The Gospel of Luke, chapter 2, says, “In those days Caesar Augustus issued a decree that a census should be taken of the entire Roman world. 2 (This was the first census that took place while Quirinius was governor of Syria.) 3 And everyone went to their own town to register. 4 So Joseph also went up from the town of Nazareth in Galilee to Judea, to Bethlehem the town of David, because he belonged to the house and line of David. 5 He went there to register with Mary, who was pledged to be married to him and was expecting a child. 6 While they were there, the time came for the baby to be born, 7 and she gave birth to her firstborn, a son. She wrapped him in cloths and placed him in a manger, because there was no guest room available for them.”
If you are a Christian, you understand that Christmas is all about Jesus and His birth. There’s a great deal of history that goes along with the holiday. Most scholars say that the date of December 25th was first celebrated around the middle of the 4th century. Most will agree that Jesus was probably not born on December 25th and was probably not born in December at all, but that is the day that the Church, around 350AD, agreed to celebrate and remember His birth. For more than 300 years, the early church did not celebrate Christmas. The reason for this, many scholars say, is that it was considered to be a custom of pagans to celebrate any birthday or anniversary of an event. So in an effort to avoid what the pagans were doing, the early Christians did not celebrate Jesus’ birth. Has the celebration of Jesus’ birth ever been broken since then? Actually, yes. During the rule of Oliver Cromwell, in Britain, the celebration of Christmas was banned from 1649-1658. No Christmas celebration was allowed except for special church services on Christmas Eve.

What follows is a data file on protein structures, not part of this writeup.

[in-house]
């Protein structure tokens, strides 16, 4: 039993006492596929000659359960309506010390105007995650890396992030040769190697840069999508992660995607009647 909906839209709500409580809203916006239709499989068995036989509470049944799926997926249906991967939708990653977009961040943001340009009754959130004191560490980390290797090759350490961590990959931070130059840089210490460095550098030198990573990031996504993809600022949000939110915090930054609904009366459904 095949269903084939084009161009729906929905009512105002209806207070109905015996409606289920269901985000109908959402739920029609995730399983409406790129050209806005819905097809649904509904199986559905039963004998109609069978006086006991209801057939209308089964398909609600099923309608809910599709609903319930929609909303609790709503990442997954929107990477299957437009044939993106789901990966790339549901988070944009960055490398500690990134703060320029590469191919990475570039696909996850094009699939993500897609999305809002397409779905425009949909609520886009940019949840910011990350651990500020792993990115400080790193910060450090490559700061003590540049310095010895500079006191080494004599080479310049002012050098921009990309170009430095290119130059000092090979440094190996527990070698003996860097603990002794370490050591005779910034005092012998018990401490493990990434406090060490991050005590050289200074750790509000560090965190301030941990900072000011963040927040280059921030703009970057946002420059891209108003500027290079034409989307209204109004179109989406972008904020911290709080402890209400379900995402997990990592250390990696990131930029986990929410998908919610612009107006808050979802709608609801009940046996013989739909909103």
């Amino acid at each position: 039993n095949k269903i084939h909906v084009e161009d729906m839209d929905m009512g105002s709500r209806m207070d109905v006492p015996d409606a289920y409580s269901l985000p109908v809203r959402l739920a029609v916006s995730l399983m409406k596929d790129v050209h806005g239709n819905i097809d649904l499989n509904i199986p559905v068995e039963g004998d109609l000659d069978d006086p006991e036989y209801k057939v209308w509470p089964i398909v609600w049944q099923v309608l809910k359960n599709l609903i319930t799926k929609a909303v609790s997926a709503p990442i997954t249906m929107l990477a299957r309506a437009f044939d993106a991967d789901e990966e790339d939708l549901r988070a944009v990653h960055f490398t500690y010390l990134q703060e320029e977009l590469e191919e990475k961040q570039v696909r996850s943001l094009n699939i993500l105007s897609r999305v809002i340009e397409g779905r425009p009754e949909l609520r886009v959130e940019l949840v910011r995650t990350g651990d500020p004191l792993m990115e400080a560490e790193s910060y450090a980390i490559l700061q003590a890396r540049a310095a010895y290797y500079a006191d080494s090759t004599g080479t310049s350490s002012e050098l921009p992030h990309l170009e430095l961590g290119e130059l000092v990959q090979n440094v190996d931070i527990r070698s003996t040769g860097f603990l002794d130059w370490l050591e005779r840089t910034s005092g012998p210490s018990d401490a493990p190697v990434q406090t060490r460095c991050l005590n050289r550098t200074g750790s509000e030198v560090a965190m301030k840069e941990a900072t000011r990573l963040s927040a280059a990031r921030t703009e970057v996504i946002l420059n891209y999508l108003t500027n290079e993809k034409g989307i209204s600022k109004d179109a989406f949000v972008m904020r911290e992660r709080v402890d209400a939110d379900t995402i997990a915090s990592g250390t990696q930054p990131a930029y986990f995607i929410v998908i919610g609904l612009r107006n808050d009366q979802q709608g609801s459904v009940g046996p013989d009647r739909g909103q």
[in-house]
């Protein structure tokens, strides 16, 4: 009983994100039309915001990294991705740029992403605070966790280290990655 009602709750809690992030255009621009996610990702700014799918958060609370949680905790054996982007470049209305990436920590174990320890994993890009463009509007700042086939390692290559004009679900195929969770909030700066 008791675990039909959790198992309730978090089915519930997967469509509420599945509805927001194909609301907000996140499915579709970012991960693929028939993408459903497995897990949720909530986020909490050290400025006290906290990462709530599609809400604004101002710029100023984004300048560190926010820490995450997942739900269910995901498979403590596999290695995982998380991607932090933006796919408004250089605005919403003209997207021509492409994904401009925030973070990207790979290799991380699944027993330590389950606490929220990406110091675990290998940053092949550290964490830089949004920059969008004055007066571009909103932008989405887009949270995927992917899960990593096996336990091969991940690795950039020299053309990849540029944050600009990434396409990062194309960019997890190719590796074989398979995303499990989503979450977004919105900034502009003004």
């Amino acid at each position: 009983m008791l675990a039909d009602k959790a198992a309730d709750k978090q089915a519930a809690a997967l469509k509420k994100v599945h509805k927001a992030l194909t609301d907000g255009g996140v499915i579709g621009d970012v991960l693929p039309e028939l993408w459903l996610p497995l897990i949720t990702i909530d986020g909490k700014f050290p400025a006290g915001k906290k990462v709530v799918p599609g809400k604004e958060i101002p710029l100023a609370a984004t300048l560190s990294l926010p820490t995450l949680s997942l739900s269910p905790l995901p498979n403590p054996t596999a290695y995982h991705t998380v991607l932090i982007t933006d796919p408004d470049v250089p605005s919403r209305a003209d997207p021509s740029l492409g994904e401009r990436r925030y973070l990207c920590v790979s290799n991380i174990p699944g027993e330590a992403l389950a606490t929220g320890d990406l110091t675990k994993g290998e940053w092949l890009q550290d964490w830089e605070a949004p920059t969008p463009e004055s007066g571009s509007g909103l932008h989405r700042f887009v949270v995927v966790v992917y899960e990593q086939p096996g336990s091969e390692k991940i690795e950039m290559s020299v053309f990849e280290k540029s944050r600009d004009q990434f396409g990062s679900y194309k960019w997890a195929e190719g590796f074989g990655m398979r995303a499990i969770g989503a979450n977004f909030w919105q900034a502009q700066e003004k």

With all of these fascinating historical details, we learn much about the early church and ourselves as followers of Christ. In the end, the back-and-forth nature of Christmas celebrations reminds me that the most important thing about the birth of Christ isn’t the day or season in which we celebrate it. There’s a much deeper principle at work.
An unforgettable celebration of Christmas happened one year in February when I visited the Church of the Nativity in Bethlehem and it was one of the few moments in my life I will forever remember. Our guide led us down into the cave-like space under the church to see the place that many believe was the exact spot where Jesus was born. Our group was silent as we stood there. Then, almost in unison, we broke out singing, “O Come, All Ye Faithful”. I remember tears were flowing in my eyes as we reached that chorus, “O come let us adore Him!” No, it wasn’t December 25th and it wasn’t that we were worshipping the place that it was believed that Jesus was born. We experienced the reality of His presence with us that day.
That experience in Bethlehem reminds me that we need our lives to radiate the reality of the presence of the King. The realness of the light and presence of Christ in our lives is what sets us apart, not just in December, but all the year through. This Christmas, even though our world seems filled with daily acts of terrorism, hatred, violence, racism and fear, we must shine the light and tell the world that Jesus was born to bring peace, love and forgiveness to the lost and broken world! It’s all about Him.